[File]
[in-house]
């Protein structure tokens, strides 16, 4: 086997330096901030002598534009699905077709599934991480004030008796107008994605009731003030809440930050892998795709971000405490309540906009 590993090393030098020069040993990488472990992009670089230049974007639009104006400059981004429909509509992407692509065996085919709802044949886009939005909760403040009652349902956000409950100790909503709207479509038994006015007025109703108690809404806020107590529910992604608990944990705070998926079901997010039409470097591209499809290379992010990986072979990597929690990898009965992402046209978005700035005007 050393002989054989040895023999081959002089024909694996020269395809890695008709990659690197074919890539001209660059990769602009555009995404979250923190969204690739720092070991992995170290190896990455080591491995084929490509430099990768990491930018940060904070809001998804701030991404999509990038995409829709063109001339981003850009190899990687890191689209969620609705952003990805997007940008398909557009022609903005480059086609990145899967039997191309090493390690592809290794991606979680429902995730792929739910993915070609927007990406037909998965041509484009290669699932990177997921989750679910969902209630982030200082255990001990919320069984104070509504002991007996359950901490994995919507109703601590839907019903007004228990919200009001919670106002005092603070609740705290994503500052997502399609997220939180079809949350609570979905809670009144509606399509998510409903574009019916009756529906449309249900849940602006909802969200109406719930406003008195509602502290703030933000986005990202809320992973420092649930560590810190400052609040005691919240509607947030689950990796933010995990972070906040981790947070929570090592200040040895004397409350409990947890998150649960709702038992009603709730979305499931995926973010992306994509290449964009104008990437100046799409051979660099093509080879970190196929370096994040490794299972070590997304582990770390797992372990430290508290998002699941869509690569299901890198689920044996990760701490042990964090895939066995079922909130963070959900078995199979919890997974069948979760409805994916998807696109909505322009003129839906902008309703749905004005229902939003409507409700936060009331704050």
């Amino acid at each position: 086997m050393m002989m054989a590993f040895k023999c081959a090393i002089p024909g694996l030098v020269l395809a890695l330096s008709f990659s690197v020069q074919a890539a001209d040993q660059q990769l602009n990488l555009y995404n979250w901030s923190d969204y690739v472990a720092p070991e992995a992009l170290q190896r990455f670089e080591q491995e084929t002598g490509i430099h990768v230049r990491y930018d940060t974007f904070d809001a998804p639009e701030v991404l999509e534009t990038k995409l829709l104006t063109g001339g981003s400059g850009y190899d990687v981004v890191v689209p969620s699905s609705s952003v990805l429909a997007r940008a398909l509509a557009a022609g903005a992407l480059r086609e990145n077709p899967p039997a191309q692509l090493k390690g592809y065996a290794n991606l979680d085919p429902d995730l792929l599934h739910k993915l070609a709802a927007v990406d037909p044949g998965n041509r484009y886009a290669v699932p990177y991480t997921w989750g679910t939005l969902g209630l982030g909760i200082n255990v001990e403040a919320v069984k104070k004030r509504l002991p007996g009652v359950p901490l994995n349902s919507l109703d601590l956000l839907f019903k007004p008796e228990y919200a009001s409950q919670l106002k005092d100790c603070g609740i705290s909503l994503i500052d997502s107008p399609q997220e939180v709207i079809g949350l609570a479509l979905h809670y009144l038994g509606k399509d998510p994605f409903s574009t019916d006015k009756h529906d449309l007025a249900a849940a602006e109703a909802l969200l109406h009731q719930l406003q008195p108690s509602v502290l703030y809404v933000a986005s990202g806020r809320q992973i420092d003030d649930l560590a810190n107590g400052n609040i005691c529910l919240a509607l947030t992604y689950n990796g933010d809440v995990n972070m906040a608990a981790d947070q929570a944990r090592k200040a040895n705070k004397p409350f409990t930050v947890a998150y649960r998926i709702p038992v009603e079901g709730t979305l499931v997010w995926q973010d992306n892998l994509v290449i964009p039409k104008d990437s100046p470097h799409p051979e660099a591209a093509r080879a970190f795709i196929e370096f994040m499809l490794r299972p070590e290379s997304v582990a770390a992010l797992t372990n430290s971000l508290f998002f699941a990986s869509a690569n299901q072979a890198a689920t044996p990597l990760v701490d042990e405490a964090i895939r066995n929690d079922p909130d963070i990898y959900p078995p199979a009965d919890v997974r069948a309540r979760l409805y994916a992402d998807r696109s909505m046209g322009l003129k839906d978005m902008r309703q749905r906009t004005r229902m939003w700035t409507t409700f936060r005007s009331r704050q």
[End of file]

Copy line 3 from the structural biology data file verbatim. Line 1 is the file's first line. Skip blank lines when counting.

């Amino acid at each position: 086997m050393m002989m054989a590993f040895k023999c081959a090393i002089p024909g694996l030098v020269l395809a890695l330096s008709f990659s690197v020069q074919a890539a001209d040993q660059q990769l602009n990488l555009y995404n979250w901030s923190d969204y690739v472990a720092p070991e992995a992009l170290q190896r990455f670089e080591q491995e084929t002598g490509i430099h990768v230049r990491y930018d940060t974007f904070d809001a998804p639009e701030v991404l999509e534009t990038k995409l829709l104006t063109g001339g981003s400059g850009y190899d990687v981004v890191v689209p969620s699905s609705s952003v990805l429909a997007r940008a398909l509509a557009a022609g903005a992407l480059r086609e990145n077709p899967p039997a191309q692509l090493k390690g592809y065996a290794n991606l979680d085919p429902d995730l792929l599934h739910k993915l070609a709802a927007v990406d037909p044949g998965n041509r484009y886009a290669v699932p990177y991480t997921w989750g679910t939005l969902g209630l982030g909760i200082n255990v001990e403040a919320v069984k104070k004030r509504l002991p007996g009652v359950p901490l994995n349902s919507l109703d601590l956000l839907f019903k007004p008796e228990y919200a009001s409950q919670l106002k005092d100790c603070g609740i705290s909503l994503i500052d997502s107008p399609q997220e939180v709207i079809g949350l609570a479509l979905h809670y009144l038994g509606k399509d998510p994605f409903s574009t019916d006015k009756h529906d449309l007025a249900a849940a602006e109703a909802l969200l109406h009731q719930l406003q008195p108690s509602v502290l703030y809404v933000a986005s990202g806020r809320q992973i420092d003030d649930l560590a810190n107590g400052n609040i005691c529910l919240a509607l947030t992604y689950n990796g933010d809440v995990n972070m906040a608990a981790d947070q929570a944990r090592k200040a040895n705070k004397p409350f409990t930050v947890a998150y649960r998926i709702p038992v009603e079901g709730t979305l499931v997010w995926q973010d992306n892998l994509v290449i964009p039409k104008d990437s100046p470097h799409p051979e660099a591209a093509r080879a970190f795709i196929e370096f994040m499809l490794r299972p070590e290379s997304v582990a770390a992010l797992t372990n430290s971000l508290f998002f699941a990986s869509a690569n299901q072979a890198a689920t044996p990597l990760v701490d042990e405490a964090i895939r066995n929690d079922p909130d963070i990898y959900p078995p199979a009965d919890v997974r069948a309540r979760l409805y994916a992402d998807r696109s909505m046209g322009l003129k839906d978005m902008r309703q749905r906009t004005r229902m939003w700035t409507t409700f936060r005007s009331r704050q």